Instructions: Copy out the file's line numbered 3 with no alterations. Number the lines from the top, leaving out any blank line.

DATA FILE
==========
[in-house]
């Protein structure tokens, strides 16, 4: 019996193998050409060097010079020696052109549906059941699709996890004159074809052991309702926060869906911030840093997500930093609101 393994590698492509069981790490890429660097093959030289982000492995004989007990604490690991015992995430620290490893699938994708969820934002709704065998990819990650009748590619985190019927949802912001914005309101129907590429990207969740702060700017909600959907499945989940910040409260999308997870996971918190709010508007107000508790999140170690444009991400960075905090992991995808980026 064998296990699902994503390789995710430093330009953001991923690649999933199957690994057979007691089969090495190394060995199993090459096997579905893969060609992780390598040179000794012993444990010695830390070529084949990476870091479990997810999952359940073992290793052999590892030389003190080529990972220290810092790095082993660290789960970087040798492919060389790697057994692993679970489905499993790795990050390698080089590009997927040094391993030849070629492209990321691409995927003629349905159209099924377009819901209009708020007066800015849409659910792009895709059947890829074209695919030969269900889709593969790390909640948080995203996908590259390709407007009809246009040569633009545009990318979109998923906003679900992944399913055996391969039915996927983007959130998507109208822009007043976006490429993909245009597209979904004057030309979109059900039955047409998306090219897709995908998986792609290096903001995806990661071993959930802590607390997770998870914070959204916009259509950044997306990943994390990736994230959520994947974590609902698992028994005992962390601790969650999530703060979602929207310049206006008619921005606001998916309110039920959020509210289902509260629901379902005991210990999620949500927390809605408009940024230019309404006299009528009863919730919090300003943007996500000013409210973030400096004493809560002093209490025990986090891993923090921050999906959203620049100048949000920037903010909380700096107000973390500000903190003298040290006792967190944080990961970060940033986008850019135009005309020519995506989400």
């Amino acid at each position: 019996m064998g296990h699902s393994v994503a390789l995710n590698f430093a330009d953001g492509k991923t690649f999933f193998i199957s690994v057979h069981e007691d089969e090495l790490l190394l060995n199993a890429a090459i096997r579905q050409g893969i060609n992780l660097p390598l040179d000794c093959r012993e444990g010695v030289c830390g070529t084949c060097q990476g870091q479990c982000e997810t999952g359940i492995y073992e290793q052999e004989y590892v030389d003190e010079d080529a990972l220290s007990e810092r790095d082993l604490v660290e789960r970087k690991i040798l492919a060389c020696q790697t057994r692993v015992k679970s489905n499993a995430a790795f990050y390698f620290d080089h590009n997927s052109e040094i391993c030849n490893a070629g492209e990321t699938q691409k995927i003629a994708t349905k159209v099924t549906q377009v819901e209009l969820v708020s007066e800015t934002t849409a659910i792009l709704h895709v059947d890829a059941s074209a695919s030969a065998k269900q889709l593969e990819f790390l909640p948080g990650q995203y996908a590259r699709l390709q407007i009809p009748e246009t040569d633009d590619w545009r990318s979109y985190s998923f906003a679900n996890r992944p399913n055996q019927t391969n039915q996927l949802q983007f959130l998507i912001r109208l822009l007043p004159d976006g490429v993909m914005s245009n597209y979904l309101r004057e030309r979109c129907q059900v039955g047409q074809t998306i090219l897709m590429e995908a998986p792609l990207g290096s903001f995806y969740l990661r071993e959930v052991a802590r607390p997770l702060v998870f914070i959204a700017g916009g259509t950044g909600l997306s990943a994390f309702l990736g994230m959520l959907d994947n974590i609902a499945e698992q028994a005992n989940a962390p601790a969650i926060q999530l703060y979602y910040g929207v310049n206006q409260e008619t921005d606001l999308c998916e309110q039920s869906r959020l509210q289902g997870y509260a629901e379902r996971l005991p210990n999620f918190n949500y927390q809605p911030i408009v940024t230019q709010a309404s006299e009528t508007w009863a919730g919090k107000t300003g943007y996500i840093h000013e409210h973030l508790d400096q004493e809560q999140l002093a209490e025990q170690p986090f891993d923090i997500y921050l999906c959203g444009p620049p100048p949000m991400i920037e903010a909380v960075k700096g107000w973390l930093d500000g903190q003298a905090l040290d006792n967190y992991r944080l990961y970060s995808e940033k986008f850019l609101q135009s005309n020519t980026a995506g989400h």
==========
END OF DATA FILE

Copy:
């Amino acid at each position: 019996m064998g296990h699902s393994v994503a390789l995710n590698f430093a330009d953001g492509k991923t690649f999933f193998i199957s690994v057979h069981e007691d089969e090495l790490l190394l060995n199993a890429a090459i096997r579905q050409g893969i060609n992780l660097p390598l040179d000794c093959r012993e444990g010695v030289c830390g070529t084949c060097q990476g870091q479990c982000e997810t999952g359940i492995y073992e290793q052999e004989y590892v030389d003190e010079d080529a990972l220290s007990e810092r790095d082993l604490v660290e789960r970087k690991i040798l492919a060389c020696q790697t057994r692993v015992k679970s489905n499993a995430a790795f990050y390698f620290d080089h590009n997927s052109e040094i391993c030849n490893a070629g492209e990321t699938q691409k995927i003629a994708t349905k159209v099924t549906q377009v819901e209009l969820v708020s007066e800015t934002t849409a659910i792009l709704h895709v059947d890829a059941s074209a695919s030969a065998k269900q889709l593969e990819f790390l909640p948080g990650q995203y996908a590259r699709l390709q407007i009809p009748e246009t040569d633009d590619w545009r990318s979109y985190s998923f906003a679900n996890r992944p399913n055996q019927t391969n039915q996927l949802q983007f959130l998507i912001r109208l822009l007043p004159d976006g490429v993909m914005s245009n597209y979904l309101r004057e030309r979109c129907q059900v039955g047409q074809t998306i090219l897709m590429e995908a998986p792609l990207g290096s903001f995806y969740l990661r071993e959930v052991a802590r607390p997770l702060v998870f914070i959204a700017g916009g259509t950044g909600l997306s990943a994390f309702l990736g994230m959520l959907d994947n974590i609902a499945e698992q028994a005992n989940a962390p601790a969650i926060q999530l703060y979602y910040g929207v310049n206006q409260e008619t921005d606001l999308c998916e309110q039920s869906r959020l509210q289902g997870y509260a629901e379902r996971l005991p210990n999620f918190n949500y927390q809605p911030i408009v940024t230019q709010a309404s006299e009528t508007w009863a919730g919090k107000t300003g943007y996500i840093h000013e409210h973030l508790d400096q004493e809560q999140l002093a209490e025990q170690p986090f891993d923090i997500y921050l999906c959203g444009p620049p100048p949000m991400i920037e903010a909380v960075k700096g107000w973390l930093d500000g903190q003298a905090l040290d006792n967190y992991r944080l990961y970060s995808e940033k986008f850019l609101q135009s005309n020519t980026a995506g989400h």